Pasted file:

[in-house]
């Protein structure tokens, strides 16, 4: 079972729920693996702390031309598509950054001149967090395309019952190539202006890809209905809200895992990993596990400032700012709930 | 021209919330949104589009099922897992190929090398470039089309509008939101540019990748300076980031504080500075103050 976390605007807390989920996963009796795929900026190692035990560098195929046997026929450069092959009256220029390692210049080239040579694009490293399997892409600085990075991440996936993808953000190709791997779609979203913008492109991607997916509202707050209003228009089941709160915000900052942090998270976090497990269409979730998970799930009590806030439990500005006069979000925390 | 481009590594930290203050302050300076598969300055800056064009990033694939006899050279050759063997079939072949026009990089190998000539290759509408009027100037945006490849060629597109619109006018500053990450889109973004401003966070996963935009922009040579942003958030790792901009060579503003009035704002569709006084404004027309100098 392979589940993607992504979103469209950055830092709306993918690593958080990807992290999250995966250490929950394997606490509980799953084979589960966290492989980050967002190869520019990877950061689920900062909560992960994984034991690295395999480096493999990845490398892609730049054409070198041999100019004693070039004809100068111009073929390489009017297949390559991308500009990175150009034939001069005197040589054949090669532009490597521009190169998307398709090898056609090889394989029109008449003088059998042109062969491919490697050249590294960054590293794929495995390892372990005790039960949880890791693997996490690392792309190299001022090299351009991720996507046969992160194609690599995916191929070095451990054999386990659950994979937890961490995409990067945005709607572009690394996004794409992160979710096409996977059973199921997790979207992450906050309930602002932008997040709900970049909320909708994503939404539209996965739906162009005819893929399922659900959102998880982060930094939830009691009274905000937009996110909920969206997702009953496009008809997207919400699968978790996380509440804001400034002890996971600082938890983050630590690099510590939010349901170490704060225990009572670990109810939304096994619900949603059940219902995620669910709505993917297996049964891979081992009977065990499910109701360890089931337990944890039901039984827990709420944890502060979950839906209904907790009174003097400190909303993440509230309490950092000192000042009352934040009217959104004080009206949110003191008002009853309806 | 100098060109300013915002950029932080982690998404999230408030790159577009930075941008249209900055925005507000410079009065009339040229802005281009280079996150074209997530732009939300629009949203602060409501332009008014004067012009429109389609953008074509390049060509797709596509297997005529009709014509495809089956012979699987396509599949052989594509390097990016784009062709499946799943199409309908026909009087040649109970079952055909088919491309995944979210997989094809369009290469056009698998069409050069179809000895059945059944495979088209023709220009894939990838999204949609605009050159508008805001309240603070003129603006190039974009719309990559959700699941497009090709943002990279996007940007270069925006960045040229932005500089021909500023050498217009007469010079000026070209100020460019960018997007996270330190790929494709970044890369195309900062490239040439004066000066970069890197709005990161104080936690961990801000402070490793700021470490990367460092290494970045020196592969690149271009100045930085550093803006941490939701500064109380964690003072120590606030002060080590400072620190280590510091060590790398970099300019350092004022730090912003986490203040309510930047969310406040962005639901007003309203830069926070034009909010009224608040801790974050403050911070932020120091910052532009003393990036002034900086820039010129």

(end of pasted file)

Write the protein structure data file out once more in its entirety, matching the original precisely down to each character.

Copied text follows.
[in-house]
């Protein structure tokens, strides 16, 4: 079972729920693996702390031309598509950054001149967090395309019952190539202006890809209905809200895992990993596990400032700012709930 | 021209919330949104589009099922897992190929090398470039089309509008939101540019990748300076980031504080500075103050 976390605007807390989920996963009796795929900026190692035990560098195929046997026929450069092959009256220029390692210049080239040579694009490293399997892409600085990075991440996936993808953000190709791997779609979203913008492109991607997916509202707050209003228009089941709160915000900052942090998270976090497990269409979730998970799930009590806030439990500005006069979000925390 | 481009590594930290203050302050300076598969300055800056064009990033694939006899050279050759063997079939072949026009990089190998000539290759509408009027100037945006490849060629597109619109006018500053990450889109973004401003966070996963935009922009040579942003958030790792901009060579503003009035704002569709006084404004027309100098 392979589940993607992504979103469209950055830092709306993918690593958080990807992290999250995966250490929950394997606490509980799953084979589960966290492989980050967002190869520019990877950061689920900062909560992960994984034991690295395999480096493999990845490398892609730049054409070198041999100019004693070039004809100068111009073929390489009017297949390559991308500009990175150009034939001069005197040589054949090669532009490597521009190169998307398709090898056609090889394989029109008449003088059998042109062969491919490697050249590294960054590293794929495995390892372990005790039960949880890791693997996490690392792309190299001022090299351009991720996507046969992160194609690599995916191929070095451990054999386990659950994979937890961490995409990067945005709607572009690394996004794409992160979710096409996977059973199921997790979207992450906050309930602002932008997040709900970049909320909708994503939404539209996965739906162009005819893929399922659900959102998880982060930094939830009691009274905000937009996110909920969206997702009953496009008809997207919400699968978790996380509440804001400034002890996971600082938890983050630590690099510590939010349901170490704060225990009572670990109810939304096994619900949603059940219902995620669910709505993917297996049964891979081992009977065990499910109701360890089931337990944890039901039984827990709420944890502060979950839906209904907790009174003097400190909303993440509230309490950092000192000042009352934040009217959104004080009206949110003191008002009853309806 | 100098060109300013915002950029932080982690998404999230408030790159577009930075941008249209900055925005507000410079009065009339040229802005281009280079996150074209997530732009939300629009949203602060409501332009008014004067012009429109389609953008074509390049060509797709596509297997005529009709014509495809089956012979699987396509599949052989594509390097990016784009062709499946799943199409309908026909009087040649109970079952055909088919491309995944979210997989094809369009290469056009698998069409050069179809000895059945059944495979088209023709220009894939990838999204949609605009050159508008805001309240603070003129603006190039974009719309990559959700699941497009090709943002990279996007940007270069925006960045040229932005500089021909500023050498217009007469010079000026070209100020460019960018997007996270330190790929494709970044890369195309900062490239040439004066000066970069890197709005990161104080936690961990801000402070490793700021470490990367460092290494970045020196592969690149271009100045930085550093803006941490939701500064109380964690003072120590606030002060080590400072620190280590510091060590790398970099300019350092004022730090912003986490203040309510930047969310406040962005639901007003309203830069926070034009909010009224608040801790974050403050911070932020120091910052532009003393990036002034900086820039010129």